Day One: Tuesday
There's no mystery," Detective Sergeant Siobhan Clarke said. "Herdman lost his marbles, that's all."
She was sitting by a hospital bed in Edinburgh's recently opened Royal Infirmary. The complex was to the south of the city, in an area called Little France. It had been built at considerable expense on open space, but already there were complaints about a lack of useable space inside and car-parking space outside. Siobhan had found a spot eventually, only to discover that she would be charged for the privilege.
This much she had told Detective Inspector John Rebus on her arrival at his bedside. Rebus's hands were bandaged to the wrists. When she'd poured him some tepid water, he'd cupped the plastic glass to his mouth, drinking carefully as she watched. "See?" he'd chided her afterwards. "Didn't spill a drop." But then he'd spoiled the act by letting the cup slip as he tried to maneuver it back on to the bedside table. The rim of its base hit the floor, Siobhan snatching it on the first bounce.
"Good catch," Rebus had conceded. "No harm done. It was empty anyway."
Since then, she'd been making what both of them knew was small talk, skirting questions she was desperate to ask and instead filling him in on the slaughter in South Queensferry. Three dead, one wounded. A quiet coastal town just north of the city. A private school, taking boys and girls from ages five to eighteen. Enrollment of six hundred, now minus two.
The third body belonged to the gunman, who'd turned his weapon on himself. No mystery, as Siobhan had said. Except for the why.
"He was like you," she was saying. "Ex-army, I mean. They reckon that's why he did it: grudge against society." Rebus noticed that her hands were now being kept firmly in the pockets of her jacket. He guessed they were clenched and that she didn't know she was doing it.
"The papers say he ran a business," he said. "He had a powerboat, used to take out water-skiers." "But he had a grudge?"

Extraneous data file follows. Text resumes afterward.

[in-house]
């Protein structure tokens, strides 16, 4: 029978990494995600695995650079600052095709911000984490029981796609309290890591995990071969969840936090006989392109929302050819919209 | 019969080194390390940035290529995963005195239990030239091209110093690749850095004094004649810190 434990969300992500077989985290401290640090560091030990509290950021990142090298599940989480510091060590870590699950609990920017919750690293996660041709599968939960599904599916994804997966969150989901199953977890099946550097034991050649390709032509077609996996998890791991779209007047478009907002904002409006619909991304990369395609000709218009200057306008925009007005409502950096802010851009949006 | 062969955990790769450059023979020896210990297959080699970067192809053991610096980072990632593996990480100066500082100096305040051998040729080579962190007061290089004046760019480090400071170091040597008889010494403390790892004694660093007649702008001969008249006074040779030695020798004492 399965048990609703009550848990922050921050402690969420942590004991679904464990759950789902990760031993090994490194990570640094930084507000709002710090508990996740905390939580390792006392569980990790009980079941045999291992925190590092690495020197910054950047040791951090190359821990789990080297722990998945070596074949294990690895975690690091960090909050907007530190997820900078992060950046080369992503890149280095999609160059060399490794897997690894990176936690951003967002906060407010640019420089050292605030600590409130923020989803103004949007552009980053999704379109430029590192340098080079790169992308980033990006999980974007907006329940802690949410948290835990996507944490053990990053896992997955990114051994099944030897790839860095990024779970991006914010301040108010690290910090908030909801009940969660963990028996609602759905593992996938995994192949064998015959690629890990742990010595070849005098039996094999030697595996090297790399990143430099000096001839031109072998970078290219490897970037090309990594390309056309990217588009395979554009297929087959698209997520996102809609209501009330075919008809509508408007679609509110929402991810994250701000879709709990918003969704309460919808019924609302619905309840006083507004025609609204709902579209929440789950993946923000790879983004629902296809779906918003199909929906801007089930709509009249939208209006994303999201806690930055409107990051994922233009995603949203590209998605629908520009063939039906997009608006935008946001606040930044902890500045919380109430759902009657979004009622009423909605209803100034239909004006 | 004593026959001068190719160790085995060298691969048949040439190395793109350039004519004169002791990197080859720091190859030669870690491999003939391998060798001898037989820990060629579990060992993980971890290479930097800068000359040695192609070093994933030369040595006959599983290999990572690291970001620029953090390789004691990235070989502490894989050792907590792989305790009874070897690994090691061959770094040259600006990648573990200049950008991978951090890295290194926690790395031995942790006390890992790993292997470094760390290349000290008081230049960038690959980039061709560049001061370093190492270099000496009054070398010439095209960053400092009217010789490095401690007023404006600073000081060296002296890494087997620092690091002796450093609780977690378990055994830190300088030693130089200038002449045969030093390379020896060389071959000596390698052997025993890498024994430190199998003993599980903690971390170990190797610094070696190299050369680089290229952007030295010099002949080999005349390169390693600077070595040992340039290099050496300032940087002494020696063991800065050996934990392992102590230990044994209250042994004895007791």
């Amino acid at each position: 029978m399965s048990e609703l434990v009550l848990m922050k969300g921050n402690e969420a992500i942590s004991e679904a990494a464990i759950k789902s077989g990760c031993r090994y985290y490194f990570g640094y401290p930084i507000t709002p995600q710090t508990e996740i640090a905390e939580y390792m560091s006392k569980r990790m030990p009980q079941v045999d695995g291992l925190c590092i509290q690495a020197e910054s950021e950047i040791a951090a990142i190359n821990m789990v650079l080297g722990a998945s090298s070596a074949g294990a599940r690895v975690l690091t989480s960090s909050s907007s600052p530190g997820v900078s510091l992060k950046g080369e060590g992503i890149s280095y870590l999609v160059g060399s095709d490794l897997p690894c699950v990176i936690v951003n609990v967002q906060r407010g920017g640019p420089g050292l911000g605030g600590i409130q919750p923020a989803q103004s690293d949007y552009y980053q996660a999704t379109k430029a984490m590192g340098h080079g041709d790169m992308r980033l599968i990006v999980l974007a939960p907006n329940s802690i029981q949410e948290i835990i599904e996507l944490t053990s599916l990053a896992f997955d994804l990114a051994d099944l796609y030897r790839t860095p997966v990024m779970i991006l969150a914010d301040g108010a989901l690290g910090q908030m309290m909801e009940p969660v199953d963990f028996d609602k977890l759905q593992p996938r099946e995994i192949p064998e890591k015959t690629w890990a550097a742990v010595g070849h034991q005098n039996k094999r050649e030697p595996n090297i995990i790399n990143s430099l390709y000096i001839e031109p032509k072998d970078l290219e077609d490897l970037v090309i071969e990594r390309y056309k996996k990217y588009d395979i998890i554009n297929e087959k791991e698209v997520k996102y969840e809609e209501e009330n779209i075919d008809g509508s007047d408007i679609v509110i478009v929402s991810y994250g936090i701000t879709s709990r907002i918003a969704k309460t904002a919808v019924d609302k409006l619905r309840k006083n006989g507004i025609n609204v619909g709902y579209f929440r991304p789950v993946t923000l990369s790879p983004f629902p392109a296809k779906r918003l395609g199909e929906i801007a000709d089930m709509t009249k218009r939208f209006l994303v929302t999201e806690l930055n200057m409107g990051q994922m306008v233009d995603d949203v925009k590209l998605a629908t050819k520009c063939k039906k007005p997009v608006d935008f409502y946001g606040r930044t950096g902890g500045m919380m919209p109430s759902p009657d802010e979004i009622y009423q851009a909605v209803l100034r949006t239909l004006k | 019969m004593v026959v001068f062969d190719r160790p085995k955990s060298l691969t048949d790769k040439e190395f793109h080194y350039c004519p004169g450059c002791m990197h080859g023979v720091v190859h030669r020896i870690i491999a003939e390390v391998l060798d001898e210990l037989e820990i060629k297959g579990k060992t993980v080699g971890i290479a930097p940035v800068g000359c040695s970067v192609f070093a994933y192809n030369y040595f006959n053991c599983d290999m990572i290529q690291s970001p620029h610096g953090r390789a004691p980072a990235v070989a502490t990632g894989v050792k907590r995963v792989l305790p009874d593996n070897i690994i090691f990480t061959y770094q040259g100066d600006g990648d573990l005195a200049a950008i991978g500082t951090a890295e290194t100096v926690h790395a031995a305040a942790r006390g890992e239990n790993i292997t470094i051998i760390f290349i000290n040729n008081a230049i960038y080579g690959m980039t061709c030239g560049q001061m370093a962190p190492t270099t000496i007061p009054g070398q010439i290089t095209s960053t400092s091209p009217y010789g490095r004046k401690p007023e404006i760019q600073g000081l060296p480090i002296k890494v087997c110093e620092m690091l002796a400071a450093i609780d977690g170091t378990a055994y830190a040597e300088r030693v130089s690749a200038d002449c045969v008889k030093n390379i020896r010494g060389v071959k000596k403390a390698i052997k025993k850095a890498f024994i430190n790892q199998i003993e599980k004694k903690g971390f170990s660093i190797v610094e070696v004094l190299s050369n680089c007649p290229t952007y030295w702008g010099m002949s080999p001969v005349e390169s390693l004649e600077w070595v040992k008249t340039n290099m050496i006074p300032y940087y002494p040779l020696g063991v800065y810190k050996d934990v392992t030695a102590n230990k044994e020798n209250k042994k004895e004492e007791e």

She shrugged. Rebus knew she was wishing there was a place for her at the scene, anything to take her mind off the other inquiry - internal this time, and with her at its core. She was staring at the wall above his head, as if there were something there she was interested in other than the paintwork and an oxygen outlet.
"You haven't asked me how I'm feeling," he said. She looked at him. "How are you feeling?" "I'm going stir-crazy, thank you for asking." "You've only been in one night." "Feels like more."
"What do the doctors say?" "Nobody's been to see me yet, not today. Whatever they tell me, I'm out of here this afternoon." "And then what?"
"How do you mean?" "You can't go back to work." Finally, she studied his hands. "How're you going to drive or type a report? What about taking phone calls?"
"I'll manage." He looked around him, his turn now to avoid eye contact. Surrounded by men much his age and sporting the same grayish pallor. The Scots diet had taken its toll on this lot, no doubt about it. One guy was coughing for want of a cigarette. Another looked like he had breathing problems. The overweight, swollen-livered mass of local manhood. Rebus held up one hand so he could rub a forearm over his left cheek, feeling the unshaven rasp. The bristles, he knew, would be the same silvered color as the walls of his ward.
"I'll manage," he repeated into the silence, lowering the arm again and wishing he hadn't raised it in the first place. His fingers sparked with pain as the blood pounded through them. "Have they spoken to you?" he asked.
"About what?" "Come on, Siobhan . . ."
She looked at him, unblinking. Her hands emerged from their hiding place as she leaned forwards on the chair. "I've another session this afternoon."
Copyright © 2003 by Ian Rankin. All rights reserved. No part of this book may be reproduced in any form without permission in writing from the publisher.
Blood at the Root
"A gripping, timely, and important examination of American racism."
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